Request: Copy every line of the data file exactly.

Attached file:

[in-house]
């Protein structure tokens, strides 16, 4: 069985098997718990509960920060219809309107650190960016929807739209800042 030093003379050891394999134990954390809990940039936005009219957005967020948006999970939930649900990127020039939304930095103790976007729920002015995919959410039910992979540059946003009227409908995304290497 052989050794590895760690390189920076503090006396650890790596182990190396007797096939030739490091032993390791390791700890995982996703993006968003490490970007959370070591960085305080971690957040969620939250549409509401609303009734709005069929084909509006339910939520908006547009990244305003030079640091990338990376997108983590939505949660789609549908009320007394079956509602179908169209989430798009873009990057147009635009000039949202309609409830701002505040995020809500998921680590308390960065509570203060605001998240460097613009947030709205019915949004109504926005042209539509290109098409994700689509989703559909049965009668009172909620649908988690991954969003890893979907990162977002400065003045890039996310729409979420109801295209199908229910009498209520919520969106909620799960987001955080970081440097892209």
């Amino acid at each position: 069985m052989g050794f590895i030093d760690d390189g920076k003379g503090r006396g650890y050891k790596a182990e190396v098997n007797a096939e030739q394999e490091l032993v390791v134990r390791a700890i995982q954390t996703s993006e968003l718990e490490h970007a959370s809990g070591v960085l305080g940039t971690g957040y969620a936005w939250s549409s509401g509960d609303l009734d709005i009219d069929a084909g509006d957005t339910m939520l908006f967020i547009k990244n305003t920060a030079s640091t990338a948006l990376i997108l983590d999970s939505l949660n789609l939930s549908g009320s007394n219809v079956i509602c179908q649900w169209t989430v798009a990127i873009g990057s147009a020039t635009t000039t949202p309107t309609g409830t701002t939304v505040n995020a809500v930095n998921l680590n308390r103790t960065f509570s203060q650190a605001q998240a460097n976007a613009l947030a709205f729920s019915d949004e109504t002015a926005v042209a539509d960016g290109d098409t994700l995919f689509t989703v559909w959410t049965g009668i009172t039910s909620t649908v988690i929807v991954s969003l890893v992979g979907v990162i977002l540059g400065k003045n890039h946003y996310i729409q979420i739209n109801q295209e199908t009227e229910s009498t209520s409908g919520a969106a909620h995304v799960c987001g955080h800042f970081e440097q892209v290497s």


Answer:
[in-house]
């Protein structure tokens, strides 16, 4: 069985098997718990509960920060219809309107650190960016929807739209800042 030093003379050891394999134990954390809990940039936005009219957005967020948006999970939930649900990127020039939304930095103790976007729920002015995919959410039910992979540059946003009227409908995304290497 052989050794590895760690390189920076503090006396650890790596182990190396007797096939030739490091032993390791390791700890995982996703993006968003490490970007959370070591960085305080971690957040969620939250549409509401609303009734709005069929084909509006339910939520908006547009990244305003030079640091990338990376997108983590939505949660789609549908009320007394079956509602179908169209989430798009873009990057147009635009000039949202309609409830701002505040995020809500998921680590308390960065509570203060605001998240460097613009947030709205019915949004109504926005042209539509290109098409994700689509989703559909049965009668009172909620649908988690991954969003890893979907990162977002400065003045890039996310729409979420109801295209199908229910009498209520919520969106909620799960987001955080970081440097892209």
């Amino acid at each position: 069985m052989g050794f590895i030093d760690d390189g920076k003379g503090r006396g650890y050891k790596a182990e190396v098997n007797a096939e030739q394999e490091l032993v390791v134990r390791a700890i995982q954390t996703s993006e968003l718990e490490h970007a959370s809990g070591v960085l305080g940039t971690g957040y969620a936005w939250s549409s509401g509960d609303l009734d709005i009219d069929a084909g509006d957005t339910m939520l908006f967020i547009k990244n305003t920060a030079s640091t990338a948006l990376i997108l983590d999970s939505l949660n789609l939930s549908g009320s007394n219809v079956i509602c179908q649900w169209t989430v798009a990127i873009g990057s147009a020039t635009t000039t949202p309107t309609g409830t701002t939304v505040n995020a809500v930095n998921l680590n308390r103790t960065f509570s203060q650190a605001q998240a460097n976007a613009l947030a709205f729920s019915d949004e109504t002015a926005v042209a539509d960016g290109d098409t994700l995919f689509t989703v559909w959410t049965g009668i009172t039910s909620t649908v988690i929807v991954s969003l890893v992979g979907v990162i977002l540059g400065k003045n890039h946003y996310i729409q979420i739209n109801q295209e199908t009227e229910s009498t209520s409908g919520a969106a909620h995304v799960c987001g955080h800042f970081e440097q892209v290497s």